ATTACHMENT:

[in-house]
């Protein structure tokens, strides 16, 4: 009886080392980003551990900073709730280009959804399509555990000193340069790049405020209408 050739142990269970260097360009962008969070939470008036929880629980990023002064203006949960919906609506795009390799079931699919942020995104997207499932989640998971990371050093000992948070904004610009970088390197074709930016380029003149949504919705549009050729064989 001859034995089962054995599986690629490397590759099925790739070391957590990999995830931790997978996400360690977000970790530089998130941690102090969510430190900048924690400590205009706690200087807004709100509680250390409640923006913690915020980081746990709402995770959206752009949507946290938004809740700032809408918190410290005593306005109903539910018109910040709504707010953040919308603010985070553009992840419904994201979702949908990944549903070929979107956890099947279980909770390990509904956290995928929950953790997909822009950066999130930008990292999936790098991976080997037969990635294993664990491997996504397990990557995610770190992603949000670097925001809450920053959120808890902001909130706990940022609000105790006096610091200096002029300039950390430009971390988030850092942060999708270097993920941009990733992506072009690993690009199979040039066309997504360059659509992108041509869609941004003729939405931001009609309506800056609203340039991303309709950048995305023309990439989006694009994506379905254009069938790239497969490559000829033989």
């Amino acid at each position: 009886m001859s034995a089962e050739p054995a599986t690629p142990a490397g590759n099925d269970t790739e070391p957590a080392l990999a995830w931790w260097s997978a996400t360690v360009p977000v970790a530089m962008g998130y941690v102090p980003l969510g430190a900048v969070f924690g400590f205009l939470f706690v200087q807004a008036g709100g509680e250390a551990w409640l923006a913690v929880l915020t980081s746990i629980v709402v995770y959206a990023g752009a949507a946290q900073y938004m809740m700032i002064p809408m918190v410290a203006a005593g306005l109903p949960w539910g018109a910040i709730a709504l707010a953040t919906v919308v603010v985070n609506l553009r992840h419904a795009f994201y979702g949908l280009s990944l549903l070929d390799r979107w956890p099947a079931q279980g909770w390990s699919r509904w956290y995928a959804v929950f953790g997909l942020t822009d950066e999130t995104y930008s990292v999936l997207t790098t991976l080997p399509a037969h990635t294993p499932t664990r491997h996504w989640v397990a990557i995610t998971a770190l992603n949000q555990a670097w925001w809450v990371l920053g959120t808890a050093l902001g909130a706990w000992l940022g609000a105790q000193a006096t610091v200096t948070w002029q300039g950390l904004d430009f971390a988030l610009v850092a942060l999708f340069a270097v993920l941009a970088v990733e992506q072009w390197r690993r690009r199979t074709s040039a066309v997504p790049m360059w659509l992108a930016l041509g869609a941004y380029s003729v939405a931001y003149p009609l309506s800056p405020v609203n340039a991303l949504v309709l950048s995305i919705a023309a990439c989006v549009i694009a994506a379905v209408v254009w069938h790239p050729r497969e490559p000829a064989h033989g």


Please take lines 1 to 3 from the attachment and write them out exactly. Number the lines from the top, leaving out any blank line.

[in-house]
């Protein structure tokens, strides 16, 4: 009886080392980003551990900073709730280009959804399509555990000193340069790049405020209408 050739142990269970260097360009962008969070939470008036929880629980990023002064203006949960919906609506795009390799079931699919942020995104997207499932989640998971990371050093000992948070904004610009970088390197074709930016380029003149949504919705549009050729064989 001859034995089962054995599986690629490397590759099925790739070391957590990999995830931790997978996400360690977000970790530089998130941690102090969510430190900048924690400590205009706690200087807004709100509680250390409640923006913690915020980081746990709402995770959206752009949507946290938004809740700032809408918190410290005593306005109903539910018109910040709504707010953040919308603010985070553009992840419904994201979702949908990944549903070929979107956890099947279980909770390990509904956290995928929950953790997909822009950066999130930008990292999936790098991976080997037969990635294993664990491997996504397990990557995610770190992603949000670097925001809450920053959120808890902001909130706990940022609000105790006096610091200096002029300039950390430009971390988030850092942060999708270097993920941009990733992506072009690993690009199979040039066309997504360059659509992108041509869609941004003729939405931001009609309506800056609203340039991303309709950048995305023309990439989006694009994506379905254009069938790239497969490559000829033989």
């Amino acid at each position: 009886m001859s034995a089962e050739p054995a599986t690629p142990a490397g590759n099925d269970t790739e070391p957590a080392l990999a995830w931790w260097s997978a996400t360690v360009p977000v970790a530089m962008g998130y941690v102090p980003l969510g430190a900048v969070f924690g400590f205009l939470f706690v200087q807004a008036g709100g509680e250390a551990w409640l923006a913690v929880l915020t980081s746990i629980v709402v995770y959206a990023g752009a949507a946290q900073y938004m809740m700032i002064p809408m918190v410290a203006a005593g306005l109903p949960w539910g018109a910040i709730a709504l707010a953040t919906v919308v603010v985070n609506l553009r992840h419904a795009f994201y979702g949908l280009s990944l549903l070929d390799r979107w956890p099947a079931q279980g909770w390990s699919r509904w956290y995928a959804v929950f953790g997909l942020t822009d950066e999130t995104y930008s990292v999936l997207t790098t991976l080997p399509a037969h990635t294993p499932t664990r491997h996504w989640v397990a990557i995610t998971a770190l992603n949000q555990a670097w925001w809450v990371l920053g959120t808890a050093l902001g909130a706990w000992l940022g609000a105790q000193a006096t610091v200096t948070w002029q300039g950390l904004d430009f971390a988030l610009v850092a942060l999708f340069a270097v993920l941009a970088v990733e992506q072009w390197r690993r690009r199979t074709s040039a066309v997504p790049m360059w659509l992108a930016l041509g869609a941004y380029s003729v939405a931001y003149p009609l309506s800056p405020v609203n340039a991303l949504v309709l950048s995305i919705a023309a990439c989006v549009i694009a994506a379905v209408v254009w069938h790239p050729r497969e490559p000829a064989h033989g």